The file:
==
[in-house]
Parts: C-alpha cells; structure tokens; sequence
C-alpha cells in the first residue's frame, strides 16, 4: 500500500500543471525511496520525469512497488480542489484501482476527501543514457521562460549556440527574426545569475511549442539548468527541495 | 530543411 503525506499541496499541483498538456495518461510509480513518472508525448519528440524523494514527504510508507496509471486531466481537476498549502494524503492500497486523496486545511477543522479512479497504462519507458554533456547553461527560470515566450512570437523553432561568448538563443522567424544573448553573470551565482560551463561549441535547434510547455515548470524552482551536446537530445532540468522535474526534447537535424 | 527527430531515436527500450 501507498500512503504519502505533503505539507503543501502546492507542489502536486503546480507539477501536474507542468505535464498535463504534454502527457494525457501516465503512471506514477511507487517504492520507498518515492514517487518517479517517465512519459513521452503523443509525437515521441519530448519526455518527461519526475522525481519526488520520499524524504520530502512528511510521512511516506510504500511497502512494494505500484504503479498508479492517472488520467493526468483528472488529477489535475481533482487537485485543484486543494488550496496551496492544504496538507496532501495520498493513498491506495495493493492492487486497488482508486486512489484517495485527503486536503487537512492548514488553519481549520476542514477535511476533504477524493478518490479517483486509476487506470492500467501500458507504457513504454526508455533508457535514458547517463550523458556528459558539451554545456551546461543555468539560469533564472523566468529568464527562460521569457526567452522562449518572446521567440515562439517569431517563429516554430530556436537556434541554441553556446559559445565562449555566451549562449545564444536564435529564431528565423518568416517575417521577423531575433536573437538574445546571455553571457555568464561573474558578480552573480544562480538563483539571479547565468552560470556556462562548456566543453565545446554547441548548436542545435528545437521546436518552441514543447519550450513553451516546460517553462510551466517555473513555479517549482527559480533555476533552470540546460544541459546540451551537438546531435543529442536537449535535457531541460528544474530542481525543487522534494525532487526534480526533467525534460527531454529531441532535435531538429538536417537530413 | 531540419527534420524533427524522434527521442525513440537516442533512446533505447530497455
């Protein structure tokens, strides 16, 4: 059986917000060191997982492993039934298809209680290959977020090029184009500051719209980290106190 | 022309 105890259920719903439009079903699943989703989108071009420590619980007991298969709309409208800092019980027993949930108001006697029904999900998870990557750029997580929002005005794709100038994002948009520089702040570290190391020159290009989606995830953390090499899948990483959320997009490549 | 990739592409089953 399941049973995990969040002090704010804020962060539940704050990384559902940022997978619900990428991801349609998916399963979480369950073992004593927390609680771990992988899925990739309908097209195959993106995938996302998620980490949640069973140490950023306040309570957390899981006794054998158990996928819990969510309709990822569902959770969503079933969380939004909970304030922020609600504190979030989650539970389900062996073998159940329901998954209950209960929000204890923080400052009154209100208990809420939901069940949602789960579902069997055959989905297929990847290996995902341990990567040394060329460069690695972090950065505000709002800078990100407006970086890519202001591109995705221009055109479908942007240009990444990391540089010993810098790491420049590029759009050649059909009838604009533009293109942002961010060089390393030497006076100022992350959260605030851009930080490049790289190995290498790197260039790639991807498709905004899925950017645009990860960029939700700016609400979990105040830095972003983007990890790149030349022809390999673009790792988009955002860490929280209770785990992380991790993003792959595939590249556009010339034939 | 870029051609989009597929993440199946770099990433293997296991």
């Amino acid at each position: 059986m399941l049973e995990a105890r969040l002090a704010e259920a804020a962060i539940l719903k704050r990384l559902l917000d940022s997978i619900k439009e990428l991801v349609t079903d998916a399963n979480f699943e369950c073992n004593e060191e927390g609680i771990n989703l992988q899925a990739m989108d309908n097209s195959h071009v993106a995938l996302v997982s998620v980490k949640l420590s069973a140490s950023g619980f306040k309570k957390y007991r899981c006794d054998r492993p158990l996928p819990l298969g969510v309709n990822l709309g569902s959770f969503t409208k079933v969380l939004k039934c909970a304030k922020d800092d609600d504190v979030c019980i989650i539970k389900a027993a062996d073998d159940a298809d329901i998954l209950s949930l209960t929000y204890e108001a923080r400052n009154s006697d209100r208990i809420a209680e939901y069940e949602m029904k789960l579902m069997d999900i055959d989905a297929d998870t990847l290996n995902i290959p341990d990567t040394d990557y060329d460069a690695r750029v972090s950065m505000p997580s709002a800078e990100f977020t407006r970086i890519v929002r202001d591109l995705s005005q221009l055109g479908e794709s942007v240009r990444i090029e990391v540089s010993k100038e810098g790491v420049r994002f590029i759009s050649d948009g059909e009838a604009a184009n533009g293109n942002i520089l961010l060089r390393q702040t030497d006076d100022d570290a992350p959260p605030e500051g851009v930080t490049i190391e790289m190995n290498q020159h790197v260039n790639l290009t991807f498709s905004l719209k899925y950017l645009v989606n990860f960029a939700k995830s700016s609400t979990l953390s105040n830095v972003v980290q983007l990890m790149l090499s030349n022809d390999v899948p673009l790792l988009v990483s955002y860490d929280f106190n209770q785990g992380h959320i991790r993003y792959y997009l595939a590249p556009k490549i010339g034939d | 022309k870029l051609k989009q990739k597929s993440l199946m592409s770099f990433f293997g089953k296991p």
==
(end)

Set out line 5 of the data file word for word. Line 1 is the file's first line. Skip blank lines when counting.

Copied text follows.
């Amino acid at each position: 059986m399941l049973e995990a105890r969040l002090a704010e259920a804020a962060i539940l719903k704050r990384l559902l917000d940022s997978i619900k439009e990428l991801v349609t079903d998916a399963n979480f699943e369950c073992n004593e060191e927390g609680i771990n989703l992988q899925a990739m989108d309908n097209s195959h071009v993106a995938l996302v997982s998620v980490k949640l420590s069973a140490s950023g619980f306040k309570k957390y007991r899981c006794d054998r492993p158990l996928p819990l298969g969510v309709n990822l709309g569902s959770f969503t409208k079933v969380l939004k039934c909970a304030k922020d800092d609600d504190v979030c019980i989650i539970k389900a027993a062996d073998d159940a298809d329901i998954l209950s949930l209960t929000y204890e108001a923080r400052n009154s006697d209100r208990i809420a209680e939901y069940e949602m029904k789960l579902m069997d999900i055959d989905a297929d998870t990847l290996n995902i290959p341990d990567t040394d990557y060329d460069a690695r750029v972090s950065m505000p997580s709002a800078e990100f977020t407006r970086i890519v929002r202001d591109l995705s005005q221009l055109g479908e794709s942007v240009r990444i090029e990391v540089s010993k100038e810098g790491v420049r994002f590029i759009s050649d948009g059909e009838a604009a184009n533009g293109n942002i520089l961010l060089r390393q702040t030497d006076d100022d570290a992350p959260p605030e500051g851009v930080t490049i190391e790289m190995n290498q020159h790197v260039n790639l290009t991807f498709s905004l719209k899925y950017l645009v989606n990860f960029a939700k995830s700016s609400t979990l953390s105040n830095v972003v980290q983007l990890m790149l090499s030349n022809d390999v899948p673009l790792l988009v990483s955002y860490d929280f106190n209770q785990g992380h959320i991790r993003y792959y997009l595939a590249p556009k490549i010339g034939d | 022309k870029l051609k989009q990739k597929s993440l199946m592409s770099f990433f293997g089953k296991p």